From the publishers of THE HINDU

VOL.33 :: NO.31 :: Aug. 05, 2010

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CRICKET / ANALYSIS

Awesome threesome

Spin bowling will not be the same owing to the gracious departure of Shane Warne, 40, Anil Kumble, 39, and Muttiah Muralitharan, 38, from the cricket field, writes Vijay Lokapally.

S. SUBRAMANIUM

Anil Kumble and Muralitharan... unique in their own ways.

Batsmen can thank their stars that Shane Warne, Anil Kumble and now Muttiah Muralitharan have hung up their boots. There could not have been a bigger tribute to their ‘hunting' skills as three of the game's greatest spinners took a gracious bow, with the world asking “Why?” and not “Why not?”

They were bowlers with the same mindset, but of hugely different styles. Batsmen of the calibre of Sachin Tendulkar, Rahul Dravid, Virender Sehwag, Brian Lara, Mark Waugh, Matthew Hayden, Inzamam-ul-Haq, Michael Atherton and Jacques Kallis have, at different times in their career, been caught in two minds by these bowlers, never failing to acknowledge their craft with the ball.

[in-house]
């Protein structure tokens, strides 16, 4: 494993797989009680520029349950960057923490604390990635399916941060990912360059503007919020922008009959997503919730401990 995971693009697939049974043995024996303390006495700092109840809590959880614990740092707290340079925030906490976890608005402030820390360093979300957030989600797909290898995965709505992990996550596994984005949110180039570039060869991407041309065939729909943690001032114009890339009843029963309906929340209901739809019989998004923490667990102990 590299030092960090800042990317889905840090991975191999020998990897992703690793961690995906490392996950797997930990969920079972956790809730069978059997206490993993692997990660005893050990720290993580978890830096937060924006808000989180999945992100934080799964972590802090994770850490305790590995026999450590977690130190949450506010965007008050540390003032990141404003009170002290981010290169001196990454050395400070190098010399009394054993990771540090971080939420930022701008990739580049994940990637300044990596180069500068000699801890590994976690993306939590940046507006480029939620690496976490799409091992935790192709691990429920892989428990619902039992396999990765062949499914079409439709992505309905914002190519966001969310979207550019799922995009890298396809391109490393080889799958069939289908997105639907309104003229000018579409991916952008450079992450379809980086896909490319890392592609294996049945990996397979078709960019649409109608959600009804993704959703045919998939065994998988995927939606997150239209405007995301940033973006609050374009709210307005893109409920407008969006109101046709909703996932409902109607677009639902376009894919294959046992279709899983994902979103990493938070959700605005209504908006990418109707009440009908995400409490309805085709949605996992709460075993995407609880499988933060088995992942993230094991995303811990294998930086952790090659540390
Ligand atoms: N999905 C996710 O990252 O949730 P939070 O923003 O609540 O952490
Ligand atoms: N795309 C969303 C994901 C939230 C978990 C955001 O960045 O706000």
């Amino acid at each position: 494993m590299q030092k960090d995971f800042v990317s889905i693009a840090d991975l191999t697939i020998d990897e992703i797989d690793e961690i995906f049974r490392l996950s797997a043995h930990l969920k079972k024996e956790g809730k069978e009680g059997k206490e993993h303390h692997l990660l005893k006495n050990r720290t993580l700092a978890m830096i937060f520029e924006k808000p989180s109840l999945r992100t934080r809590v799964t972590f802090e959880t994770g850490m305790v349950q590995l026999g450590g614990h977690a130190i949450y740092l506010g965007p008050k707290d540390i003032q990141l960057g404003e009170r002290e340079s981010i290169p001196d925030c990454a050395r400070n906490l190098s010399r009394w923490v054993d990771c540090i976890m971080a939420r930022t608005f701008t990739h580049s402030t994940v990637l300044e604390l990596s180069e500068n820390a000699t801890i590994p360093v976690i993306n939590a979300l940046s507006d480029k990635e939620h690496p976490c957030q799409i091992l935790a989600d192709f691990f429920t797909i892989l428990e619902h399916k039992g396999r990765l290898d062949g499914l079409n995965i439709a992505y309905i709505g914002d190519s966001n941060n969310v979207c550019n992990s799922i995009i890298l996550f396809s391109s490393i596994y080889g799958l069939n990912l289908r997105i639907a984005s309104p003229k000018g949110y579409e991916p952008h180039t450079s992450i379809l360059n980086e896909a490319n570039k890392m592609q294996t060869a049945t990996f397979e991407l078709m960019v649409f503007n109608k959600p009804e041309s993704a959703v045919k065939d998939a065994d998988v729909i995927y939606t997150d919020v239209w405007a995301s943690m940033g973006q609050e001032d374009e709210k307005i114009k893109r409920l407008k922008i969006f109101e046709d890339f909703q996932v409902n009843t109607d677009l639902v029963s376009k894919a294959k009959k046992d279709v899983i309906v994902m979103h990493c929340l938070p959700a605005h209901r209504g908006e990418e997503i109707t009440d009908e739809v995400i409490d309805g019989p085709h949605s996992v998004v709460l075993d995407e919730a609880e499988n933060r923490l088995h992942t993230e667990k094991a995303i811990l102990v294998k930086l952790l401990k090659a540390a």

“One should never compare,” the legendary Bishan Singh Bedi has maintained. He has fiercely criticised Murali for his action, but has been quick to praise the human side of the affable Sri Lankan. Bedi, however, would rave over Kumble and Warne for giving spin bowling a new dimension.

Warne was credited with the revival of leg-spin. His versatility was mind-blowing as he came to master the art of turning a match on its head. It became a routine for him even as batsmen succumbed to his wiles in an embarrassing manner. Mike Gatting and Basit Ali would never forget the deliveries that snaked past their bat to hit the stumps, the Pakistani rooted to the crease as the ball whistled through.

Kumble was a terror in his own way. Accuracy was his forte, as he struck a nagging line at will. Often Kumble worked like a one-man army, plotting the opponents' fall with the mind of an astute marksman, who has sized up his target well enough. The batsmen would be reduced to sitting ducks when Kumble, Warne or Murali were on song.

That they could flourish on any surface made them a lethal weapon for their respective teams. India, Australia and Sri Lanka won many a battle riding on the shoulders of these fascinating cricketers who have dominated the last two decades with their astounding deeds.

Breaking a partnership was a challenge they relished and winning contests became a habit as their careers progressed.

The Aussie leg-spinner, fondly called the ‘Sheikh of Tweak' by his team-mates, was a dream bowler, a must for any captain aspiring to conquer the cricket world. He had the ability to ‘kill' a match single-handed. Nothing could pin him down; not even the many controversies that he kicked up during his illustrious career.